Select * From Products Where ProductType = 'PC'

The single quotes around PC are what tells the database that PC should be treated as a string. If we put another single quote in the middle, making it 'P'C', the database thinks the string is 'P', and then there's data following it (C'), which (in this case) would cause a SQL error. In order to get the database to treat that middle single quote as just another part of the string, all we have to do is double it, which results in the string we submit being 'P''C', and the database will actually store or use P'C. That's all we have to do, and we have to do it anytime we think we will be working with a string that has a single quote. The basic truth of the matter is that when you're working with a database in code, you should always assume your string will have a single quote, whether it is something you created yourself or if it is based on a user input. It's simply best practice to deal with it that way. Otherwise, the best-case scenario is that we build a SQL statement that just doesn't work and potentially causes an application or a webpage to crash. Worst-case scenario is that a malicious user causes us to build a SQL statement that does work but performs activity that is not intended.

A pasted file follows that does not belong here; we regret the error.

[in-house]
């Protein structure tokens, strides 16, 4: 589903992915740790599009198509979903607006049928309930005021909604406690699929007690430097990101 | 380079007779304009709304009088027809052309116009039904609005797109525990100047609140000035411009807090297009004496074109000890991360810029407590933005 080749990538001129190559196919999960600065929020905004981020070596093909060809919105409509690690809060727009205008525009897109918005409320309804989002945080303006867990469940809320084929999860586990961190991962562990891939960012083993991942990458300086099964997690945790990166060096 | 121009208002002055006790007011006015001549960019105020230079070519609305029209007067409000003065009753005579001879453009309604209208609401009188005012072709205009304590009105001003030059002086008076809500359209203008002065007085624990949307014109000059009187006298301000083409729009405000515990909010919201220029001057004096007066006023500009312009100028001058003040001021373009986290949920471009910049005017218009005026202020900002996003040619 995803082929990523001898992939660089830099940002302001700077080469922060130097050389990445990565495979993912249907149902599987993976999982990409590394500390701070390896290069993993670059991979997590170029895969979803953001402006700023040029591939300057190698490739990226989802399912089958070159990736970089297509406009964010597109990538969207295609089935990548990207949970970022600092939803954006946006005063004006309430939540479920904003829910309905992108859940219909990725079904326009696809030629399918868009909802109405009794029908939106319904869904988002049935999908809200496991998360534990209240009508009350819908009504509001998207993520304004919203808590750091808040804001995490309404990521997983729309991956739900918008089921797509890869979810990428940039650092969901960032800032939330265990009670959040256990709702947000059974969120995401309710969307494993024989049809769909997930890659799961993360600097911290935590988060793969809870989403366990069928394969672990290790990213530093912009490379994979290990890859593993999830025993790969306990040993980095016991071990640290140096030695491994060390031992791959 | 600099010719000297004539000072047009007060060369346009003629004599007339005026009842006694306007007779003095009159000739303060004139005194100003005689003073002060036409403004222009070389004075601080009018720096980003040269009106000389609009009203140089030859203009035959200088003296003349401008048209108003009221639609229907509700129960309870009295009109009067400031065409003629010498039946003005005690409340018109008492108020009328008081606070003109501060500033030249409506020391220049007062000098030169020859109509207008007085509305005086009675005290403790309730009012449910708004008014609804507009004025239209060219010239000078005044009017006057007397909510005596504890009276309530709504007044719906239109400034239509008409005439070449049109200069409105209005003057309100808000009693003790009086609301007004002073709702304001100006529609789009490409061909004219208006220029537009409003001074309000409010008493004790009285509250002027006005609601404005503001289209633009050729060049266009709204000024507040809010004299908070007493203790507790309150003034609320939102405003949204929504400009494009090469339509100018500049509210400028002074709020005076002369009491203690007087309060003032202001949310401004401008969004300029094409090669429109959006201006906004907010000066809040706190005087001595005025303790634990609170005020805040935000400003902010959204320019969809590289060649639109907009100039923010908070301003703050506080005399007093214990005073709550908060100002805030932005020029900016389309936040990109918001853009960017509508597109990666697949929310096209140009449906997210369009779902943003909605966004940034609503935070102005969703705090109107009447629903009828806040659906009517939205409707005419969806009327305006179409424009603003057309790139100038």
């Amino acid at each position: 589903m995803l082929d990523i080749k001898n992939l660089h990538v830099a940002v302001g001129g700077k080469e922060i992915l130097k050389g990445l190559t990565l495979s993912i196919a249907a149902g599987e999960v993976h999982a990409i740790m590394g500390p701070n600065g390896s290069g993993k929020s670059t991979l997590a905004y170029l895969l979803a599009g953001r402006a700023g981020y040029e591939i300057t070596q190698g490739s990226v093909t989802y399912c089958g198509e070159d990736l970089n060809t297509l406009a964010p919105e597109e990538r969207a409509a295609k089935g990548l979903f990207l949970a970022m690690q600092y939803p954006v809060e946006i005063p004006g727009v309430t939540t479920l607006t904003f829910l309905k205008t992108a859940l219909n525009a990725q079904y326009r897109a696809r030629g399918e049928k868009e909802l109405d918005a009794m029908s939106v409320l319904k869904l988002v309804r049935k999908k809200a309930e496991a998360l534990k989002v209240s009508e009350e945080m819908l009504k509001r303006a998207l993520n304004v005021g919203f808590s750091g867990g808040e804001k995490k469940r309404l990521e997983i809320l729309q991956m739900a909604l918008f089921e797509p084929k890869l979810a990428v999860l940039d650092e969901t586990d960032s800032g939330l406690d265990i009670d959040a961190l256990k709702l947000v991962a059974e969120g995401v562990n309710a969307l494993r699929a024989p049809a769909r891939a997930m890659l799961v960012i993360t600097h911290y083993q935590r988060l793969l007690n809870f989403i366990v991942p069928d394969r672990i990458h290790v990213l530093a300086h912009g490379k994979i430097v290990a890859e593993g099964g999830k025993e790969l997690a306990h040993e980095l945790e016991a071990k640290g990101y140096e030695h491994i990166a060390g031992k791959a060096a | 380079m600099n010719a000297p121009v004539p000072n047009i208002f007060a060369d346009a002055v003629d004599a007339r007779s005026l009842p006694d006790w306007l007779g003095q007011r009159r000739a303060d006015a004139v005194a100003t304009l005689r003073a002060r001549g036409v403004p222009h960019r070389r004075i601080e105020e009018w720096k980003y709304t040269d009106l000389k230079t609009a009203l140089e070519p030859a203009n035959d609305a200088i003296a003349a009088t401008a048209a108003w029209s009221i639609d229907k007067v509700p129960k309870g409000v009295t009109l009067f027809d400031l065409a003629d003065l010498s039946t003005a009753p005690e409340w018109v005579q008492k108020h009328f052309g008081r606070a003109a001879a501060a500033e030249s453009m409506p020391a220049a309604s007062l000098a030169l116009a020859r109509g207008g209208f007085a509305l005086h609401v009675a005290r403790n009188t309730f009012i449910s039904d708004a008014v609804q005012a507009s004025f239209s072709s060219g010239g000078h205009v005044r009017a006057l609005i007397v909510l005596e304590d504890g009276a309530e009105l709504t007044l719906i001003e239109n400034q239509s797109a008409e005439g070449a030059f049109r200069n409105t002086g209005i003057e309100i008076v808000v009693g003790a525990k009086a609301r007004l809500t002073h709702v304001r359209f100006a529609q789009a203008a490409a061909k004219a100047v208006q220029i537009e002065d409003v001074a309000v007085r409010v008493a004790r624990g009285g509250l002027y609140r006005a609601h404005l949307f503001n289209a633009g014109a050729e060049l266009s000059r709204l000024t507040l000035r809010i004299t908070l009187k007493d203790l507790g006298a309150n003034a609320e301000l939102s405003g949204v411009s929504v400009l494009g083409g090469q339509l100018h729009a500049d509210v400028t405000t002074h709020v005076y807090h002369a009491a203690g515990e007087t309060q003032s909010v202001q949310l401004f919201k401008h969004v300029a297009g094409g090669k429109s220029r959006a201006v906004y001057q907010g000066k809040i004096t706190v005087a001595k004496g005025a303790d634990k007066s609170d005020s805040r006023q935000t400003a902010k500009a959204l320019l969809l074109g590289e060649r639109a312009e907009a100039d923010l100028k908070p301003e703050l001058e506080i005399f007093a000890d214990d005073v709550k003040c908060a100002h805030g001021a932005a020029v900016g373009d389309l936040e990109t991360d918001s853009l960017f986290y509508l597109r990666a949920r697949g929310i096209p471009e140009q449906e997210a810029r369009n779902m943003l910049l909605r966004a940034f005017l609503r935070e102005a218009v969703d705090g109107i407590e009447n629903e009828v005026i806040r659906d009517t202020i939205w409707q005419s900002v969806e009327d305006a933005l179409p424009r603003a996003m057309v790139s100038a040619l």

Always escape those single quotes! But the main point of the post is to always, always verify you're working with the right type of data, because strings are only one of the types you will use in a database. Don't go to the database with a fixed string when you should be going to the database with an integer, or a date, or a decimal value, etc.